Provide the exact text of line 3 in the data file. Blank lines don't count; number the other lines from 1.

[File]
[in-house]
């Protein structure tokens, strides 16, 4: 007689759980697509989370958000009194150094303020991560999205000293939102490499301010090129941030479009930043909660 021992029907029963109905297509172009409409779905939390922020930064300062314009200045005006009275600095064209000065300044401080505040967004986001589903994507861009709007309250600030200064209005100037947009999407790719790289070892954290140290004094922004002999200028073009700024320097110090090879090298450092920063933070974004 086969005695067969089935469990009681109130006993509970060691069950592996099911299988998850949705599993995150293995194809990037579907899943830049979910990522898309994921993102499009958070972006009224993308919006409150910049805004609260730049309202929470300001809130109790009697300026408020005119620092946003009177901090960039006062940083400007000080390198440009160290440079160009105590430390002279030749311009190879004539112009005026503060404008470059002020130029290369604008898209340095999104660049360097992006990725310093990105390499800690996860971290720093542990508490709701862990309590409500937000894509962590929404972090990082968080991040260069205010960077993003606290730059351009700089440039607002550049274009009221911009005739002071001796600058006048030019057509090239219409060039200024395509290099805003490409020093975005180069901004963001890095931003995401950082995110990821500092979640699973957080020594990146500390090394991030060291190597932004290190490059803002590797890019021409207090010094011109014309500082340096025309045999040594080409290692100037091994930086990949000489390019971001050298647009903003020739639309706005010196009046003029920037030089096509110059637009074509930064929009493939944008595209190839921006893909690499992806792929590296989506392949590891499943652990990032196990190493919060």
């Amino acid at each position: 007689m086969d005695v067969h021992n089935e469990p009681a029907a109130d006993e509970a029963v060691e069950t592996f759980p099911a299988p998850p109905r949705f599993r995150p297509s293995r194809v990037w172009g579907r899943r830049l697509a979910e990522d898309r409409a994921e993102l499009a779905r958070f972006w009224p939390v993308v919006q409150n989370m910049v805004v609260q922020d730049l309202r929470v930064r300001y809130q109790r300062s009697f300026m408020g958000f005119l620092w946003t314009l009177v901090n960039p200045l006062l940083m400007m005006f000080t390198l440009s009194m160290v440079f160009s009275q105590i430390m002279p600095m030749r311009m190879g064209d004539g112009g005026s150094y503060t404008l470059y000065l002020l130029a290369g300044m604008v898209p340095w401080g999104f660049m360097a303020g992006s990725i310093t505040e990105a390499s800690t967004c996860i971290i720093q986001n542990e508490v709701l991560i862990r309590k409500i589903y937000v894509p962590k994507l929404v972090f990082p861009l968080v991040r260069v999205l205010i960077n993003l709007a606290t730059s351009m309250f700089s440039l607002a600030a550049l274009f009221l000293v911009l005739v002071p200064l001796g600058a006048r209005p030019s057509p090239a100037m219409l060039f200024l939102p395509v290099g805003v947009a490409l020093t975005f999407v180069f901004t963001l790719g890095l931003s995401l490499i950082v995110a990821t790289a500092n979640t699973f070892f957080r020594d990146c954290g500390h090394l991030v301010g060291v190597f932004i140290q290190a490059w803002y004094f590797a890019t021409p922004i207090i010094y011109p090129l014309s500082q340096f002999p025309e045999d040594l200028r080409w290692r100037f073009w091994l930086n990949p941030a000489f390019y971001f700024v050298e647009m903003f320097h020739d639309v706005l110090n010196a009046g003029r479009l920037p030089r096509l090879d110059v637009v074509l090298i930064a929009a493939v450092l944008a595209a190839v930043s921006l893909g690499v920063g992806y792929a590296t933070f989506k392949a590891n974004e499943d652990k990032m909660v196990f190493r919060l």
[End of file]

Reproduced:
């Amino acid at each position: 007689m086969d005695v067969h021992n089935e469990p009681a029907a109130d006993e509970a029963v060691e069950t592996f759980p099911a299988p998850p109905r949705f599993r995150p297509s293995r194809v990037w172009g579907r899943r830049l697509a979910e990522d898309r409409a994921e993102l499009a779905r958070f972006w009224p939390v993308v919006q409150n989370m910049v805004v609260q922020d730049l309202r929470v930064r300001y809130q109790r300062s009697f300026m408020g958000f005119l620092w946003t314009l009177v901090n960039p200045l006062l940083m400007m005006f000080t390198l440009s009194m160290v440079f160009s009275q105590i430390m002279p600095m030749r311009m190879g064209d004539g112009g005026s150094y503060t404008l470059y000065l002020l130029a290369g300044m604008v898209p340095w401080g999104f660049m360097a303020g992006s990725i310093t505040e990105a390499s800690t967004c996860i971290i720093q986001n542990e508490v709701l991560i862990r309590k409500i589903y937000v894509p962590k994507l929404v972090f990082p861009l968080v991040r260069v999205l205010i960077n993003l709007a606290t730059s351009m309250f700089s440039l607002a600030a550049l274009f009221l000293v911009l005739v002071p200064l001796g600058a006048r209005p030019s057509p090239a100037m219409l060039f200024l939102p395509v290099g805003v947009a490409l020093t975005f999407v180069f901004t963001l790719g890095l931003s995401l490499i950082v995110a990821t790289a500092n979640t699973f070892f957080r020594d990146c954290g500390h090394l991030v301010g060291v190597f932004i140290q290190a490059w803002y004094f590797a890019t021409p922004i207090i010094y011109p090129l014309s500082q340096f002999p025309e045999d040594l200028r080409w290692r100037f073009w091994l930086n990949p941030a000489f390019y971001f700024v050298e647009m903003f320097h020739d639309v706005l110090n010196a009046g003029r479009l920037p030089r096509l090879d110059v637009v074509l090298i930064a929009a493939v450092l944008a595209a190839v930043s921006l893909g690499v920063g992806y792929a590296t933070f989506k392949a590891n974004e499943d652990k990032m909660v196990f190493r919060l």